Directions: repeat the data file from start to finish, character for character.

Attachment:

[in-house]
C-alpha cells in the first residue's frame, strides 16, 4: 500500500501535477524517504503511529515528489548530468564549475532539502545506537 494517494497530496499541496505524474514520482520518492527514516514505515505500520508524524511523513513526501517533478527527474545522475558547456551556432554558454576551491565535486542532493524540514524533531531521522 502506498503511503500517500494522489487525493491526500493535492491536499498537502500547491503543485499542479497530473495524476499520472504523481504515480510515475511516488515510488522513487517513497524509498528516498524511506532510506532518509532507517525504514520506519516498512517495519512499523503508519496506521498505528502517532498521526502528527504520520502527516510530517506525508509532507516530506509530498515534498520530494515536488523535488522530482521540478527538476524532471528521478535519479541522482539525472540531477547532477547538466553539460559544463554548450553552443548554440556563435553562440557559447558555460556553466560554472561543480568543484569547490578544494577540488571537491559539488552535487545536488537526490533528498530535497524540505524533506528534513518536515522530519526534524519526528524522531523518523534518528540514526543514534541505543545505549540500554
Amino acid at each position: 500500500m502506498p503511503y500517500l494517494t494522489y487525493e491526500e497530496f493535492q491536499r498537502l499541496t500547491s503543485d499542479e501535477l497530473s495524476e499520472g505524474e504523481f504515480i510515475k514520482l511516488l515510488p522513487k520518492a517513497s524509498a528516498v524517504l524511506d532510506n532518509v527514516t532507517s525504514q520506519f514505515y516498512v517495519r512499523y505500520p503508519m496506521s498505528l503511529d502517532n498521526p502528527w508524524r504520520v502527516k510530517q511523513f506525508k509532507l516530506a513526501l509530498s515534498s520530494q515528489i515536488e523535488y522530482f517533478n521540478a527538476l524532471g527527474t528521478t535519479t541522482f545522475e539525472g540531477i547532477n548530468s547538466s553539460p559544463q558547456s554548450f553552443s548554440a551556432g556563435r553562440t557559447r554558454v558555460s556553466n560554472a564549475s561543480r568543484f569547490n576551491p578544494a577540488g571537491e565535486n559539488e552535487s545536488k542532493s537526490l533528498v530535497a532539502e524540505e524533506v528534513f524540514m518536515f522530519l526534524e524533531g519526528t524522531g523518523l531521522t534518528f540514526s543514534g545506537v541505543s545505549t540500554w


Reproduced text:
[in-house]
C-alpha cells in the first residue's frame, strides 16, 4: 500500500501535477524517504503511529515528489548530468564549475532539502545506537 494517494497530496499541496505524474514520482520518492527514516514505515505500520508524524511523513513526501517533478527527474545522475558547456551556432554558454576551491565535486542532493524540514524533531531521522 502506498503511503500517500494522489487525493491526500493535492491536499498537502500547491503543485499542479497530473495524476499520472504523481504515480510515475511516488515510488522513487517513497524509498528516498524511506532510506532518509532507517525504514520506519516498512517495519512499523503508519496506521498505528502517532498521526502528527504520520502527516510530517506525508509532507516530506509530498515534498520530494515536488523535488522530482521540478527538476524532471528521478535519479541522482539525472540531477547532477547538466553539460559544463554548450553552443548554440556563435553562440557559447558555460556553466560554472561543480568543484569547490578544494577540488571537491559539488552535487545536488537526490533528498530535497524540505524533506528534513518536515522530519526534524519526528524522531523518523534518528540514526543514534541505543545505549540500554
Amino acid at each position: 500500500m502506498p503511503y500517500l494517494t494522489y487525493e491526500e497530496f493535492q491536499r498537502l499541496t500547491s503543485d499542479e501535477l497530473s495524476e499520472g505524474e504523481f504515480i510515475k514520482l511516488l515510488p522513487k520518492a517513497s524509498a528516498v524517504l524511506d532510506n532518509v527514516t532507517s525504514q520506519f514505515y516498512v517495519r512499523y505500520p503508519m496506521s498505528l503511529d502517532n498521526p502528527w508524524r504520520v502527516k510530517q511523513f506525508k509532507l516530506a513526501l509530498s515534498s520530494q515528489i515536488e523535488y522530482f517533478n521540478a527538476l524532471g527527474t528521478t535519479t541522482f545522475e539525472g540531477i547532477n548530468s547538466s553539460p559544463q558547456s554548450f553552443s548554440a551556432g556563435r553562440t557559447r554558454v558555460s556553466n560554472a564549475s561543480r568543484f569547490n576551491p578544494a577540488g571537491e565535486n559539488e552535487s545536488k542532493s537526490l533528498v530535497a532539502e524540505e524533506v528534513f524540514m518536515f522530519l526534524e524533531g519526528t524522531g523518523l531521522t534518528f540514526s543514534g545506537v541505543s545505549t540500554w